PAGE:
Connect for Life

Lessons Learned from Starting Pariveda

Lessons Learned from Starting Pariveda


I’m often asked about what it takes to start a business or walk into a new market as a sales leader and succeed. The two areas that I always fall back on are, first, learn to walk comfortably in ambiguity, and second, follow your process. The latter is much easier to do than the former simply because when walking in ambiguity, the destination is unknown, and our brain is constantly trying to sow seeds of fear, uncertainty, and doubt. These three words, FUD, as they are called among professionals, can be powerful in holding you back. One has to walk forward despite the fear and that’s walking in ambiguity. The greatest tool in fighting FUD is your process. 


Touchpoints and the Sales Cycle


As you recall in previous blogs, I had two key processes. The first is that “touchpoints,” as they were come to be known, helped me in constantly stay in touch with my network and look for opportunities. The second was my belief that a sales cycle was simply a complex project with a work breakdown structure that could be repeated. So, what does this have to do with Pariveda Solutions?

In June of 2003, I quit Hitachi Consulting to start Pariveda. Bruce Ballengee, my co-founder, did not join me until October 2003 when we incorporated and continued the journey. That first 120 days was a process of walking in ambiguity where we defined our focus, canvassed the market, and got a few of our first clients. In 2004 we hit $1 million in revenue, in 2005, $4 million, and in 2006, $10 million in revenue. As employee numbers one and two, we were very proud of what we built. Most question how we accomplished what we did without a commissioned sales force. After all, today, the company is north of $150 million and over 900 employees according to recent publications.


Networking and Sales for Consultants


From the start, we decided to build the company without a commissioned sales force. What I learned in my time at Lawson, and with the Big Dawg contest, was that networking and sales could be and needed to be taught to consultants. The other benefit was that I had already created much of the methodology that we could leverage at Pariveda Solutions. We would teach this methodology to everyone in the company, and we would all be responsible for business development and recruiting. We morphed what I had built into a concept called Networking for Life and it became part of every employee’s training and the company’s individual review process for all consultants. When I decided to leave Pariveda in 2012 after nine years, the company had grown to well over 250 employees without a single direct salesperson.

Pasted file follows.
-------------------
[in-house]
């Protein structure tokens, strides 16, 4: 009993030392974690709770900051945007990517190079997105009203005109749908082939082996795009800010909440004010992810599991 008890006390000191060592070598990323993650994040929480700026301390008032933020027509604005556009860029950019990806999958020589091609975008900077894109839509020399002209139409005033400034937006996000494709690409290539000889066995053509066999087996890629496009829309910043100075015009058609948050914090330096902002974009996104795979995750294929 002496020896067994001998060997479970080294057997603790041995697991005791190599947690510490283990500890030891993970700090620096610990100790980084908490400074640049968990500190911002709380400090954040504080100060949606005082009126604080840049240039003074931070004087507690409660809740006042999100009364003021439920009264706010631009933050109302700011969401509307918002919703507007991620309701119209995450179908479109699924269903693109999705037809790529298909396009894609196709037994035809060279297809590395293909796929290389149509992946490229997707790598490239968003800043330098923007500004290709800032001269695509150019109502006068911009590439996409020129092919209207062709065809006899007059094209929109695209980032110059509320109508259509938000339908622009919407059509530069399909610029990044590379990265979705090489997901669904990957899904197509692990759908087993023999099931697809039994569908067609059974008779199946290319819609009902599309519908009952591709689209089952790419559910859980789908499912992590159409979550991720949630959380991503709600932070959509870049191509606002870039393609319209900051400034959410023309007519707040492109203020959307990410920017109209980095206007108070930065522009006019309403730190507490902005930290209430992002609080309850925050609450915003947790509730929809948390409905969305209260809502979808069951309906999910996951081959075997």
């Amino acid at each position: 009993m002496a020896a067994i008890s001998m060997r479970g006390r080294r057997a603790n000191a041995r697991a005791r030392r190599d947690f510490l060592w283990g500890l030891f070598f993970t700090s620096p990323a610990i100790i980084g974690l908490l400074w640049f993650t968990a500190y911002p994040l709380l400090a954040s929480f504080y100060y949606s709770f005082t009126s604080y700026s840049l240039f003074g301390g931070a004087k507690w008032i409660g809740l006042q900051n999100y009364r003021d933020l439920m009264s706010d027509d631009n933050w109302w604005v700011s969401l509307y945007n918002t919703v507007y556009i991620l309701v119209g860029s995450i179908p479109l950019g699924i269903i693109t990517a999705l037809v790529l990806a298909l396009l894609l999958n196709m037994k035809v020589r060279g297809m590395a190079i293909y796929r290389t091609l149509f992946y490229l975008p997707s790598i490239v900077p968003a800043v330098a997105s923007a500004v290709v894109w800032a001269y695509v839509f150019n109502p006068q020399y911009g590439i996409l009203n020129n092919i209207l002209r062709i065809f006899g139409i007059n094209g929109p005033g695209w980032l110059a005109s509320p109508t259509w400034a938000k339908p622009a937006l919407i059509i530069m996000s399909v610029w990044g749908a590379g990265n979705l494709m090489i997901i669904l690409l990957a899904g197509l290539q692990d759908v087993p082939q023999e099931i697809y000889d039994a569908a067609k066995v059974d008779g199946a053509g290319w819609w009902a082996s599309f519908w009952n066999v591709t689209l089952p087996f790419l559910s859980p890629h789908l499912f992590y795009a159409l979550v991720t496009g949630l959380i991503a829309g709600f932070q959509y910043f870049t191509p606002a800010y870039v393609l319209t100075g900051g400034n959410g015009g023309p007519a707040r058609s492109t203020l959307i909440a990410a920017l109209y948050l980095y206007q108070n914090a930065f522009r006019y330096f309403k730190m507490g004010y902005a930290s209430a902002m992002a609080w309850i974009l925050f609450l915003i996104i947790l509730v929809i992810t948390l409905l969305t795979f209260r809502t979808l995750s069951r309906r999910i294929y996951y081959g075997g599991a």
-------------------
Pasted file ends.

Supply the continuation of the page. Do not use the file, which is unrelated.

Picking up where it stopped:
This does not mean that a commercial sales team is not a great way to go; many successful companies have succeeded with this strategy. However, what we believed is that buyers wanted to hear directly from practitioners, not indirectly through salespeople. You’d have to say we were correct. Today, with the advent of social media and the explosion of content, practitioners are found because of the content they publish. Relationships continue to rule, but every company needs to be involved in digital marketing at a scale well above their size.


A Goal of Authentic Connection


Connect for Life takes what we created at Pariveda Solutions and goes further than networking. It is about building trusted networks of people in your life and helping those people become successful. Connecting should be the goal for all the relationships in our lives, not just in sales or other business endeavors. Why? Because connecting with others in an authentic way creates value for everyone involved. As I reflect on my career and success, I can’t remember a decision that I’ve made or a need that I’ve had in the last 30 years that didn’t start with a call or an email to somebody in my network. In fact, if you review the friends I’ve mentioned in my stories, most are still very good friends whom I love and respect. Get crackin’!

Discussion with John

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